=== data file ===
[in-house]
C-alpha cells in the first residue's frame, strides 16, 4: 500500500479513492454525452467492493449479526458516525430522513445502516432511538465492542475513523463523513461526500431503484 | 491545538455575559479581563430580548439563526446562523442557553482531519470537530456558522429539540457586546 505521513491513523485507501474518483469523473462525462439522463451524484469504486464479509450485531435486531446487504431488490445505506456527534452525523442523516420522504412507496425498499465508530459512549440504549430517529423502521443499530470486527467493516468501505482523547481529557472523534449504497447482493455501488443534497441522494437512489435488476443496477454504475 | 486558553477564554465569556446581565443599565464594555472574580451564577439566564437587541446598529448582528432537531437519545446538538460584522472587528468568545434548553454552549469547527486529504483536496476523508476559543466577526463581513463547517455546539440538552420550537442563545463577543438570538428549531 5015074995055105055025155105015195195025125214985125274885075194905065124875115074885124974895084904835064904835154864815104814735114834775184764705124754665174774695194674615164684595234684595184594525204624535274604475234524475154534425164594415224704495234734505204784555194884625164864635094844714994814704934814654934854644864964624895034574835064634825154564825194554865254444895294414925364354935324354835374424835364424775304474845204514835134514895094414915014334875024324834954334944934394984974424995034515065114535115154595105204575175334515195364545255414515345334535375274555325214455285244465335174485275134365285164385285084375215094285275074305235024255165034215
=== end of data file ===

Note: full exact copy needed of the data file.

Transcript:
[in-house]
C-alpha cells in the first residue's frame, strides 16, 4: 500500500479513492454525452467492493449479526458516525430522513445502516432511538465492542475513523463523513461526500431503484 | 491545538455575559479581563430580548439563526446562523442557553482531519470537530456558522429539540457586546 505521513491513523485507501474518483469523473462525462439522463451524484469504486464479509450485531435486531446487504431488490445505506456527534452525523442523516420522504412507496425498499465508530459512549440504549430517529423502521443499530470486527467493516468501505482523547481529557472523534449504497447482493455501488443534497441522494437512489435488476443496477454504475 | 486558553477564554465569556446581565443599565464594555472574580451564577439566564437587541446598529448582528432537531437519545446538538460584522472587528468568545434548553454552549469547527486529504483536496476523508476559543466577526463581513463547517455546539440538552420550537442563545463577543438570538428549531 5015074995055105055025155105015195195025125214985125274885075194905065124875115074885124974895084904835064904835154864815104814735114834775184764705124754665174774695194674615164684595234684595184594525204624535274604475234524475154534425164594415224704495234734505204784555194884625164864635094844714994814704934814654934854644864964624895034574835064634825154564825194554865254444895294414925364354935324354835374424835364424775304474845204514835134514895094414915014334875024324834954334944934394984974424995034515065114535115154595105204575175334515195364545255414515345334535375274555325214455285244465335174485275134365285164385285084375215094285275074305235024255165034215